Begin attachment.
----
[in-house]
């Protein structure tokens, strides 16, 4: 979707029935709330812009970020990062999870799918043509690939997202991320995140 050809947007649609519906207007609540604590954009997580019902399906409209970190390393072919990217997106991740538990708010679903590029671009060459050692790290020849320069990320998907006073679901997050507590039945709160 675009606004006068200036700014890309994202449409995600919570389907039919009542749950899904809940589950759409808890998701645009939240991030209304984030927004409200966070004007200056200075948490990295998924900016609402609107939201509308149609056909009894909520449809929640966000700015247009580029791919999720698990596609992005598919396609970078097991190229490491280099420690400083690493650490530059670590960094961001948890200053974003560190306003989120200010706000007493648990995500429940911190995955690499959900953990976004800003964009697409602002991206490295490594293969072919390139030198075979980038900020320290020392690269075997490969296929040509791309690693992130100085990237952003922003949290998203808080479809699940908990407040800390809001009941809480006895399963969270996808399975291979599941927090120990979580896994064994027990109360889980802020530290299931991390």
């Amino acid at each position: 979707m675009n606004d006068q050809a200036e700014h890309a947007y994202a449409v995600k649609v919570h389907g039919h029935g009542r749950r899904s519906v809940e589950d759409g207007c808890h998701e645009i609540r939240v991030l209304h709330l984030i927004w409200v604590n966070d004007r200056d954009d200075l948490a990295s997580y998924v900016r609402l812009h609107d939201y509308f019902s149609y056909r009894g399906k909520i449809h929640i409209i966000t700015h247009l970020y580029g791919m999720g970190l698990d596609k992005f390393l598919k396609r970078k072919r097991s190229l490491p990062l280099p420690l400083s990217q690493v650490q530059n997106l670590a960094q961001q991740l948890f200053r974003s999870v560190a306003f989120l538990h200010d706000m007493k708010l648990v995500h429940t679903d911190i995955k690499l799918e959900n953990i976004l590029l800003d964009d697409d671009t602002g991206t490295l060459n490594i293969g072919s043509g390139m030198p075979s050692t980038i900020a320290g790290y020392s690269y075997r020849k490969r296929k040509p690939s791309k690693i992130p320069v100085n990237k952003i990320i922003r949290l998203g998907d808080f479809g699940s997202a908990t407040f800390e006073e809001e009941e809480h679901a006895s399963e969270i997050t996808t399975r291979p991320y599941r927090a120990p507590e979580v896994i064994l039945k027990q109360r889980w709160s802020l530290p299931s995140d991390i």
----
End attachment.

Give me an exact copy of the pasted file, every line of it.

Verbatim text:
[in-house]
């Protein structure tokens, strides 16, 4: 979707029935709330812009970020990062999870799918043509690939997202991320995140 050809947007649609519906207007609540604590954009997580019902399906409209970190390393072919990217997106991740538990708010679903590029671009060459050692790290020849320069990320998907006073679901997050507590039945709160 675009606004006068200036700014890309994202449409995600919570389907039919009542749950899904809940589950759409808890998701645009939240991030209304984030927004409200966070004007200056200075948490990295998924900016609402609107939201509308149609056909009894909520449809929640966000700015247009580029791919999720698990596609992005598919396609970078097991190229490491280099420690400083690493650490530059670590960094961001948890200053974003560190306003989120200010706000007493648990995500429940911190995955690499959900953990976004800003964009697409602002991206490295490594293969072919390139030198075979980038900020320290020392690269075997490969296929040509791309690693992130100085990237952003922003949290998203808080479809699940908990407040800390809001009941809480006895399963969270996808399975291979599941927090120990979580896994064994027990109360889980802020530290299931991390």
């Amino acid at each position: 979707m675009n606004d006068q050809a200036e700014h890309a947007y994202a449409v995600k649609v919570h389907g039919h029935g009542r749950r899904s519906v809940e589950d759409g207007c808890h998701e645009i609540r939240v991030l209304h709330l984030i927004w409200v604590n966070d004007r200056d954009d200075l948490a990295s997580y998924v900016r609402l812009h609107d939201y509308f019902s149609y056909r009894g399906k909520i449809h929640i409209i966000t700015h247009l970020y580029g791919m999720g970190l698990d596609k992005f390393l598919k396609r970078k072919r097991s190229l490491p990062l280099p420690l400083s990217q690493v650490q530059n997106l670590a960094q961001q991740l948890f200053r974003s999870v560190a306003f989120l538990h200010d706000m007493k708010l648990v995500h429940t679903d911190i995955k690499l799918e959900n953990i976004l590029l800003d964009d697409d671009t602002g991206t490295l060459n490594i293969g072919s043509g390139m030198p075979s050692t980038i900020a320290g790290y020392s690269y075997r020849k490969r296929k040509p690939s791309k690693i992130p320069v100085n990237k952003i990320i922003r949290l998203g998907d808080f479809g699940s997202a908990t407040f800390e006073e809001e009941e809480h679901a006895s399963e969270i997050t996808t399975r291979p991320y599941r927090a120990p507590e979580v896994i064994l039945k027990q109360r889980w709160s802020l530290p299931s995140d991390i």